I don’t actually feel comfortable presenting a conceptual decklist for something similar to this for a few reasons despite the fact that it may be the real deal. The first, as I mentioned, is that I don’t have the necessary experience to change the deck in the dramatic manner it would require to accommodate four copies of Jace. The second is that Jace is a card that creates resiliency, and as a result it may not even be suitable for a deck that is far more interested in blitzing its opponents out rather than wearing them down before finally combo-killing them.

However, all of these elements and the awesome synergy between Goryo’s Vengeance and Shallow Grave with Jace have me very interested in attempting to merge this type of strategy with a spiritual update to Sneak and Show.

I believe this deck may be good. Very good. Somewhere in between Reanimator and Sneak and Show, Jace facilitates this type of strategy by supplying a discard outlet that doesn’t burn cards like Careful Study, a great deal of redundancy, and by giving greater utility to our temporary reanimation effects. When Goryo’s Vengeance and Shallow Grave reanimate Jace, Vryn’s Prodigy he can be immediately flipped into the Telepath Unbound and break their exile clause.

This can be a tool to continue pushing the game in a favorable direction by eking out more advantage or simply be the back-door manner in which we finally can discard our giant creature. Once our win condition is finally in the graveyard, the Telepath Unbound is kind enough to then offer to replay that reanimation spell for just three loyalty, and from there hopefully snowball our opponent if not outright killing them (it is, of course, vital to mention that this specific line of play doesn’t work directly with Emrakul due to its shuffle clause).

Speaking of, Emrakul is actually a bit odd in this deck because I tried to design it to be as minimalistic as possible with only two copies, although that doesn’t necessarily mean it is the best way to go about doing things. Smacking our opponent with Emrakul is the ideal start to things, although as we saw in Sneak and Show it isn’t necessarily lights out. Further, Emrakul will actually be exiled by Shallow Grave or Goryo’s Vengeance, which does make me want to play two copies rather than one in case we run into any particularly hairy long games where removing twelve of our opponent’s permanents is a requirement. Since we aren’t running any type of “pure” combo kill and will merely have to attack our opponent a few times, it does mean that weird things are capable of happening to break up our gameplan. The major upsides for that is we are a normal deck and are capable of playing Magic by using resources that won’t fold to just a few simple pieces of opposing interaction.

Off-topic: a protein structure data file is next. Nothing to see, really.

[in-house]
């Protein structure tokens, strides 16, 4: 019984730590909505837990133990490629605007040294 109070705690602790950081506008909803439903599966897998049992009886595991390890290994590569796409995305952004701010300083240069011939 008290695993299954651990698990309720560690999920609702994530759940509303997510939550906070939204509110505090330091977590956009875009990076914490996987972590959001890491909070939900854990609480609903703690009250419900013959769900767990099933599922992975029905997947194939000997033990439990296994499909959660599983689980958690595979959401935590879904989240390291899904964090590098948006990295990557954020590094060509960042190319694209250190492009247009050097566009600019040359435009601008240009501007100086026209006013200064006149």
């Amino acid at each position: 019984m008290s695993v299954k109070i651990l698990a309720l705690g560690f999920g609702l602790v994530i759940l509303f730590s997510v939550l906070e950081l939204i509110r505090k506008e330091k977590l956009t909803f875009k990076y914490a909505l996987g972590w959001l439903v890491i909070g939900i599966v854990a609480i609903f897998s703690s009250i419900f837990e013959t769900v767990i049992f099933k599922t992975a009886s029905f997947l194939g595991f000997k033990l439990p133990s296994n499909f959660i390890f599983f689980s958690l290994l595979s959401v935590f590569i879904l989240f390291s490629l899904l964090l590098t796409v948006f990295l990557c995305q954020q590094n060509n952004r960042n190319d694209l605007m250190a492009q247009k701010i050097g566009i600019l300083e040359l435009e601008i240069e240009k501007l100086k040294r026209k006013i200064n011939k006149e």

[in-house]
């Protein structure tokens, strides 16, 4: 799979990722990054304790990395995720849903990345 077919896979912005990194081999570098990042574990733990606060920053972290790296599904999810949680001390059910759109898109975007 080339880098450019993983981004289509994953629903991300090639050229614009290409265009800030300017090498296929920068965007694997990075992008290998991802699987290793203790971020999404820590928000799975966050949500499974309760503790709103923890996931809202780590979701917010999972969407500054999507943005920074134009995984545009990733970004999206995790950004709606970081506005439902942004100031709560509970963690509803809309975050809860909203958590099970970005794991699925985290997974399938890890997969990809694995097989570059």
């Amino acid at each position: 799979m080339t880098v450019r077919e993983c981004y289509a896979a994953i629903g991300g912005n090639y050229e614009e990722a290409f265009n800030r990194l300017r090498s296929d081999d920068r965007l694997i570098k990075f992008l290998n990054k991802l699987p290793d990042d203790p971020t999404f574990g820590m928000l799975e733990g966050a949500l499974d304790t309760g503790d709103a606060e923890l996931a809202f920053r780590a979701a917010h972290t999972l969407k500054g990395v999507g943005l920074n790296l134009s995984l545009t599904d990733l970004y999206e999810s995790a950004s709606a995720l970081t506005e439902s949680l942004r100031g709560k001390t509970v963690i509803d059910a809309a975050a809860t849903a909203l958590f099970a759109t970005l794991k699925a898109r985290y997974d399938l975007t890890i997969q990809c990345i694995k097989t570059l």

A card that does concern me is Deathrite Shaman. While other Reanimator decks hope to counter it or simply be faster, we aren’t particularly capable of the latter. Although it is possible to set up board states where we can work our way to “two things” to fight through a Deathrite Shaman activation, that’s clearly not ideal and Innocent Blood is a major nod towards the card. There are also a plethora of other options available to solve this problem, including playing something like Daze as stock Reanimator does to fight it on the play, or to start a few Show and Tells. Deathrite Shaman as well as many other troublesome cards like Counterbalance are the catalyst for the light green splash and inclusion of Abrupt Decay, similar to what we have seen out of some other Reanimator lists.

While Sneak and Show does not have the critical Deathrite problem, their pieces are far more expensive and difficult to stick through soft countermagic like Spell Pierce and Daze. Our enablers cost one and two mana! While Sneak and Show may be quickly out of gas if they’re forced to try to fight through opposing interaction, Jace Reanimator can easily present must-counter threats turn after turn and isn’t required to play sixteen awkward pieces in their deck.

With the Pro Tour in the near future, I haven’t had much time to think about Legacy despite the Dig Through Time ban announcement, but talking to some friends this weekend at Grand Prix Madison about the upcoming #SCGSTL certainly got the wheels turning again. While the removal of Dig from the format may have eliminated a great deal of the redundant power of Omni-Tell and other blue decks, I don’t see any reason why Jace, Vryn’s Prodigy can’t pick up the torch and lead the way to some powerful new strategies.

I’m certainly excited to find out.